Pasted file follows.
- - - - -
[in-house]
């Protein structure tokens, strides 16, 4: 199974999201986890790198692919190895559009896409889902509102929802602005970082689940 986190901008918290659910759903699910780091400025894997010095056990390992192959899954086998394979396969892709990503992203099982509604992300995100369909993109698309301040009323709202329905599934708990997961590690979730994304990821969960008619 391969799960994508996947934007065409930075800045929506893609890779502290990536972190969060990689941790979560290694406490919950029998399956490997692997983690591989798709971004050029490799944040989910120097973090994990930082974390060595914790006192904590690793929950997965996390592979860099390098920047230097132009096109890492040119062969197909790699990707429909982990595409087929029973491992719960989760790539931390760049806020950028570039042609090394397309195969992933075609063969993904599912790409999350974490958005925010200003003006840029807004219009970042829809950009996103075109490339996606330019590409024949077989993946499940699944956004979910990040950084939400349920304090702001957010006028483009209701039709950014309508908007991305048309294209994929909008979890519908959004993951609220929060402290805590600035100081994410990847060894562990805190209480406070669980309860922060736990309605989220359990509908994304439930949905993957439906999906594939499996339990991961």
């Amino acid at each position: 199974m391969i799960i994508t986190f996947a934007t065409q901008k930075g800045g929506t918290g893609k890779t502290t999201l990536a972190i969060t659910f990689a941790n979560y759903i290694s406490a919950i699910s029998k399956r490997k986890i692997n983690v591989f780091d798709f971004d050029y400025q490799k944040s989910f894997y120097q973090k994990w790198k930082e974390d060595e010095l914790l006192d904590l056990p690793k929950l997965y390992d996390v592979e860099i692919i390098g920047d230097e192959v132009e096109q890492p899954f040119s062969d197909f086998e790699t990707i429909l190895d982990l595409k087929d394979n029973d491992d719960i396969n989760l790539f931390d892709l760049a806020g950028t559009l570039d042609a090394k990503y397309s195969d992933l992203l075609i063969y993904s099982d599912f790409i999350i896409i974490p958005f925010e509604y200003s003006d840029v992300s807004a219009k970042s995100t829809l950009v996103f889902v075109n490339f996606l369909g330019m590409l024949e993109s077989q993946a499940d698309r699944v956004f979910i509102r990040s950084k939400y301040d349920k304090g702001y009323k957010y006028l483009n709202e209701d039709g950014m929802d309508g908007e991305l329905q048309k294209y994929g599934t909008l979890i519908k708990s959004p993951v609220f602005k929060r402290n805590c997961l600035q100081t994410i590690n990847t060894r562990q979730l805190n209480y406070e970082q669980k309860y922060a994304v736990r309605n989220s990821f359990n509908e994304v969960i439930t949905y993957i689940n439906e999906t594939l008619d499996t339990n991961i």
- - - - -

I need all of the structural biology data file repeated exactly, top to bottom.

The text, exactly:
[in-house]
């Protein structure tokens, strides 16, 4: 199974999201986890790198692919190895559009896409889902509102929802602005970082689940 986190901008918290659910759903699910780091400025894997010095056990390992192959899954086998394979396969892709990503992203099982509604992300995100369909993109698309301040009323709202329905599934708990997961590690979730994304990821969960008619 391969799960994508996947934007065409930075800045929506893609890779502290990536972190969060990689941790979560290694406490919950029998399956490997692997983690591989798709971004050029490799944040989910120097973090994990930082974390060595914790006192904590690793929950997965996390592979860099390098920047230097132009096109890492040119062969197909790699990707429909982990595409087929029973491992719960989760790539931390760049806020950028570039042609090394397309195969992933075609063969993904599912790409999350974490958005925010200003003006840029807004219009970042829809950009996103075109490339996606330019590409024949077989993946499940699944956004979910990040950084939400349920304090702001957010006028483009209701039709950014309508908007991305048309294209994929909008979890519908959004993951609220929060402290805590600035100081994410990847060894562990805190209480406070669980309860922060736990309605989220359990509908994304439930949905993957439906999906594939499996339990991961």
């Amino acid at each position: 199974m391969i799960i994508t986190f996947a934007t065409q901008k930075g800045g929506t918290g893609k890779t502290t999201l990536a972190i969060t659910f990689a941790n979560y759903i290694s406490a919950i699910s029998k399956r490997k986890i692997n983690v591989f780091d798709f971004d050029y400025q490799k944040s989910f894997y120097q973090k994990w790198k930082e974390d060595e010095l914790l006192d904590l056990p690793k929950l997965y390992d996390v592979e860099i692919i390098g920047d230097e192959v132009e096109q890492p899954f040119s062969d197909f086998e790699t990707i429909l190895d982990l595409k087929d394979n029973d491992d719960i396969n989760l790539f931390d892709l760049a806020g950028t559009l570039d042609a090394k990503y397309s195969d992933l992203l075609i063969y993904s099982d599912f790409i999350i896409i974490p958005f925010e509604y200003s003006d840029v992300s807004a219009k970042s995100t829809l950009v996103f889902v075109n490339f996606l369909g330019m590409l024949e993109s077989q993946a499940d698309r699944v956004f979910i509102r990040s950084k939400y301040d349920k304090g702001y009323k957010y006028l483009n709202e209701d039709g950014m929802d309508g908007e991305l329905q048309k294209y994929g599934t909008l979890i519908k708990s959004p993951v609220f602005k929060r402290n805590c997961l600035q100081t994410i590690n990847t060894r562990q979730l805190n209480y406070e970082q669980k309860y922060a994304v736990r309605n989220s990821f359990n509908e994304v969960i439930t949905y993957i689940n439906e999906t594939l008619d499996t339990n991961i």